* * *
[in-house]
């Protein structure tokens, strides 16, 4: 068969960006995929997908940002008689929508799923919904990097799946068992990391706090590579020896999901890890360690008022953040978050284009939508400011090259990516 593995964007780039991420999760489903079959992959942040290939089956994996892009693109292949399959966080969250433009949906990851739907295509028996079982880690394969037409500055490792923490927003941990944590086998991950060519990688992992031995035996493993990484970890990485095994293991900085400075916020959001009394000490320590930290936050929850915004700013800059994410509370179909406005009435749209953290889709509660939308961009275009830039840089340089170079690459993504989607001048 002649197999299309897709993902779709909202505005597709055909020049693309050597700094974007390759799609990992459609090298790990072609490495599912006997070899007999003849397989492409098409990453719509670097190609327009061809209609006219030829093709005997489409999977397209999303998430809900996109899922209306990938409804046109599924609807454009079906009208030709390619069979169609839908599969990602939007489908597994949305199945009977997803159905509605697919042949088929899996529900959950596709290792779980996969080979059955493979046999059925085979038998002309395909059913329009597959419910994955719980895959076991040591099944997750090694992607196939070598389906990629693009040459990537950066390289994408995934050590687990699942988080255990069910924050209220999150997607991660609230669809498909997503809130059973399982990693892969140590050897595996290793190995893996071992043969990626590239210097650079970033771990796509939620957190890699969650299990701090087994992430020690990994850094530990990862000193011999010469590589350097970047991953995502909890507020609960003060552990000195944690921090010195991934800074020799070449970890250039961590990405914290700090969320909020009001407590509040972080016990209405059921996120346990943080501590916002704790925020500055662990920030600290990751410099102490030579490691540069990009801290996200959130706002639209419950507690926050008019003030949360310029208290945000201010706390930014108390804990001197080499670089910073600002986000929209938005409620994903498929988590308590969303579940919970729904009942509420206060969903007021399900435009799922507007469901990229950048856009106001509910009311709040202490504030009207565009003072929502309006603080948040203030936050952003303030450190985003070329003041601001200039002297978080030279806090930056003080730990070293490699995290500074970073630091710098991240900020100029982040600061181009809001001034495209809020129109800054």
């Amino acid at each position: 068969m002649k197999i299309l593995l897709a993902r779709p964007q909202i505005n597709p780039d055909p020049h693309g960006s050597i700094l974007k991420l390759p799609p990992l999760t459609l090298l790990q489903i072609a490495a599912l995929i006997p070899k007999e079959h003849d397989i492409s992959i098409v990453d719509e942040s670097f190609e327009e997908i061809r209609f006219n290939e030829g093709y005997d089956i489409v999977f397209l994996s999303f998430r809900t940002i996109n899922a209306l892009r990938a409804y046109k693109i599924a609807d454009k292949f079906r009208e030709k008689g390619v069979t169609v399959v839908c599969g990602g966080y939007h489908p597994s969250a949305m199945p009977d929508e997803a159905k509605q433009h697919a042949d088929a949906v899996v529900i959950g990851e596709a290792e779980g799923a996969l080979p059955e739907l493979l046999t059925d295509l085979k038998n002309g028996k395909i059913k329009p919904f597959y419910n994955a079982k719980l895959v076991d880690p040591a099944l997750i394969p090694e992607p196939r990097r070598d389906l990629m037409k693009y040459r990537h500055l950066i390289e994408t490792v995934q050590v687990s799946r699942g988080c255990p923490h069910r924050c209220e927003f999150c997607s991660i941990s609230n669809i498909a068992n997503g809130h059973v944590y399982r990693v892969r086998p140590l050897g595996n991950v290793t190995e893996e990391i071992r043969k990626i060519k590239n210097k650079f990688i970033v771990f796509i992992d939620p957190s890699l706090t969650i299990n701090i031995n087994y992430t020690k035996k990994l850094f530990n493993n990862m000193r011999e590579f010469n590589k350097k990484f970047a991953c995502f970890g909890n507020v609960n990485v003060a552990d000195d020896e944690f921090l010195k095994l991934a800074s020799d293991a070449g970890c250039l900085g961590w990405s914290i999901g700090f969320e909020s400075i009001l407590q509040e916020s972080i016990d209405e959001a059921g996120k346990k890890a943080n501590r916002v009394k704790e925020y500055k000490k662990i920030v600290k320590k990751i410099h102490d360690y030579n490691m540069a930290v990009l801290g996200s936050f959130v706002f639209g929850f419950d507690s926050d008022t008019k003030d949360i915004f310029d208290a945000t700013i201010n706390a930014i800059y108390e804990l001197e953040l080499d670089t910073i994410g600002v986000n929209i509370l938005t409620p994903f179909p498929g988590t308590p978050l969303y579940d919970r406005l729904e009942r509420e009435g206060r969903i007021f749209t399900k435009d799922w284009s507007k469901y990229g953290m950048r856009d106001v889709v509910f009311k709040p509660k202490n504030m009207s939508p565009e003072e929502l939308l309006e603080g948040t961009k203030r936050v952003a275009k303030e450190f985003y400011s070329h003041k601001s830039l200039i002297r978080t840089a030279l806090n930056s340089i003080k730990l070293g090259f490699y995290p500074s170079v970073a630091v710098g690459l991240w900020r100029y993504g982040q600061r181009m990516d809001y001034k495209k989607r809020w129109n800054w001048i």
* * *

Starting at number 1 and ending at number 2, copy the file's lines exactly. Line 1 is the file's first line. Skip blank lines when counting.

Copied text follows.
[in-house]
């Protein structure tokens, strides 16, 4: 068969960006995929997908940002008689929508799923919904990097799946068992990391706090590579020896999901890890360690008022953040978050284009939508400011090259990516 593995964007780039991420999760489903079959992959942040290939089956994996892009693109292949399959966080969250433009949906990851739907295509028996079982880690394969037409500055490792923490927003941990944590086998991950060519990688992992031995035996493993990484970890990485095994293991900085400075916020959001009394000490320590930290936050929850915004700013800059994410509370179909406005009435749209953290889709509660939308961009275009830039840089340089170079690459993504989607001048 002649197999299309897709993902779709909202505005597709055909020049693309050597700094974007390759799609990992459609090298790990072609490495599912006997070899007999003849397989492409098409990453719509670097190609327009061809209609006219030829093709005997489409999977397209999303998430809900996109899922209306990938409804046109599924609807454009079906009208030709390619069979169609839908599969990602939007489908597994949305199945009977997803159905509605697919042949088929899996529900959950596709290792779980996969080979059955493979046999059925085979038998002309395909059913329009597959419910994955719980895959076991040591099944997750090694992607196939070598389906990629693009040459990537950066390289994408995934050590687990699942988080255990069910924050209220999150997607991660609230669809498909997503809130059973399982990693892969140590050897595996290793190995893996071992043969990626590239210097650079970033771990796509939620957190890699969650299990701090087994992430020690990994850094530990990862000193011999010469590589350097970047991953995502909890507020609960003060552990000195944690921090010195991934800074020799070449970890250039961590990405914290700090969320909020009001407590509040972080016990209405059921996120346990943080501590916002704790925020500055662990920030600290990751410099102490030579490691540069990009801290996200959130706002639209419950507690926050008019003030949360310029208290945000201010706390930014108390804990001197080499670089910073600002986000929209938005409620994903498929988590308590969303579940919970729904009942509420206060969903007021399900435009799922507007469901990229950048856009106001509910009311709040202490504030009207565009003072929502309006603080948040203030936050952003303030450190985003070329003041601001200039002297978080030279806090930056003080730990070293490699995290500074970073630091710098991240900020100029982040600061181009809001001034495209809020129109800054």